The Great Malaysian Train Robbery | Sheila Santharamohana | Aliran

Posted: March 9, 2013 in Politics
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☞ Malaysia, like all countries, is constructed (or re-constructed) through narratives. Not all these narrative, of course, are positive. Even some of the positive ones have a negative undertow. In spite of the tightly controlled official media, other narratives about the main players of Malaysian society and politics have emerged from alternative sources. The following acerbic article, from the reform movement Aliran, gives examples of the counter-narratives that have emerged, often with discernible tones of sarcasm, in spite of the official versions promulgated by the government.

Malaysia is the most exciting country to live within the South-East Asian Region.

Murder, betrayal and greed are some of the key
ingredients in the script of our national reality show
Graphic: freemalaysiatoday

We have the greatest beaches, the tallest flagpole, the best food, and the longest yee sang (or Prosperity Toss practised by the Chinese). We also have the best education system in the world and the best and most vibrant democracy. And most of all, Malaysia has the most vibrant, Oscar-standard, and colourful political dramas.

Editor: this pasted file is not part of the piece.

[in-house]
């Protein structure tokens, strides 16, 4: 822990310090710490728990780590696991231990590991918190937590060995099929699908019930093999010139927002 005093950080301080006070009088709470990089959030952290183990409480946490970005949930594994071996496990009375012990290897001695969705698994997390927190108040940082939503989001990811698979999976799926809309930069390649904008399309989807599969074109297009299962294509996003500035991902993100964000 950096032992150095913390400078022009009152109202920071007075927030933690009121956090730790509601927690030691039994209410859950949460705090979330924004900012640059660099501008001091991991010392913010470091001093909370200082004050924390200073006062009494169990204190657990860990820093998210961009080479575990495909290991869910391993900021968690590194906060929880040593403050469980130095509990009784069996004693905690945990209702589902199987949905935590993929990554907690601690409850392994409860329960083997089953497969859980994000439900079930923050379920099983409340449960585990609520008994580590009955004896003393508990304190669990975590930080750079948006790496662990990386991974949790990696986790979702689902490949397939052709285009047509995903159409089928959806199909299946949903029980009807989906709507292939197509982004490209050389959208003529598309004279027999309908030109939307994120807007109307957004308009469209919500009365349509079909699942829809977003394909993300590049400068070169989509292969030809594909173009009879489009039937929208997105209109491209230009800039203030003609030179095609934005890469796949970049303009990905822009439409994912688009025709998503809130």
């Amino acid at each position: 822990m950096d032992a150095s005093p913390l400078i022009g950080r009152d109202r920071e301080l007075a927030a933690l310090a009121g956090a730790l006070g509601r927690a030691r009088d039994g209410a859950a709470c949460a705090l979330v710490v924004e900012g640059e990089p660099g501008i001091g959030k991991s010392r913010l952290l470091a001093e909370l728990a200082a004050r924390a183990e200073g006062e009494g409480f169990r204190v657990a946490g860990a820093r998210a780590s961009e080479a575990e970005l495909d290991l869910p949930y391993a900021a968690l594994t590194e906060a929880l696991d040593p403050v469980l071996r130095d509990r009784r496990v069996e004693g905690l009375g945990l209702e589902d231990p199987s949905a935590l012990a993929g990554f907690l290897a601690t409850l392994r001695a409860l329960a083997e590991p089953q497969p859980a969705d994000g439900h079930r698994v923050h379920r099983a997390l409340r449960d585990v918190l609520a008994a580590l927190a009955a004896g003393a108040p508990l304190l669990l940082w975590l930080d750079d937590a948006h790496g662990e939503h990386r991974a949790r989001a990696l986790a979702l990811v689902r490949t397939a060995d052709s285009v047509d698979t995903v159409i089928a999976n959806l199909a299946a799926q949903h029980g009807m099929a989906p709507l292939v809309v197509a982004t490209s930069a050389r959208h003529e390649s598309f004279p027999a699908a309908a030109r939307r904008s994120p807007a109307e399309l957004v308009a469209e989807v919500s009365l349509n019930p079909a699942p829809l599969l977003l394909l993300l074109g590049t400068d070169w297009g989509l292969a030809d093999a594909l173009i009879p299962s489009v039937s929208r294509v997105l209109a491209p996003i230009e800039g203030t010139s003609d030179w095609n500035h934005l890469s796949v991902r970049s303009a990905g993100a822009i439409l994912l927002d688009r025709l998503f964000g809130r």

Our national news is the stuff of legends. Most Malaysians stay riveted for hours to online news portals reading about real-life scandals, sexual indiscretions, murder, betrayal, greed, conspiracies. Of course, we also cringe at the utter shamelessness and embarrassment of it all. Seriously, when they say real life is better than fiction, it cannot be truer in this country.

Fortunately, what stops us, the hapless addicts from descending into hopelessness is Malaysia’s cast of heroes. They come in the unlikeliest forms such as those of Irene Fernandez, Tijah, A Samad Said, Peter John Jaban, Rafizi Ramli, Wong Tack and a score of other ordinary people made extraordinary by their selfless work for all and especially the voiceless and downtrodden. They battle the Goliaths of Malaysian villainy, notwithstanding the injustice of Malaysian laws. Amazingly, just like in the movies, they still remain strong enough to fight the good fight, even after several rounds.

While we have these remarkable heroes, we also have an epic line-up of powerful villains, liars and cowards and their equally repulsive minions. Self-serving, greedy and conniving, they fester and permeate every level, feeding off and into a system that enriches them and impoverishes everyone else.”

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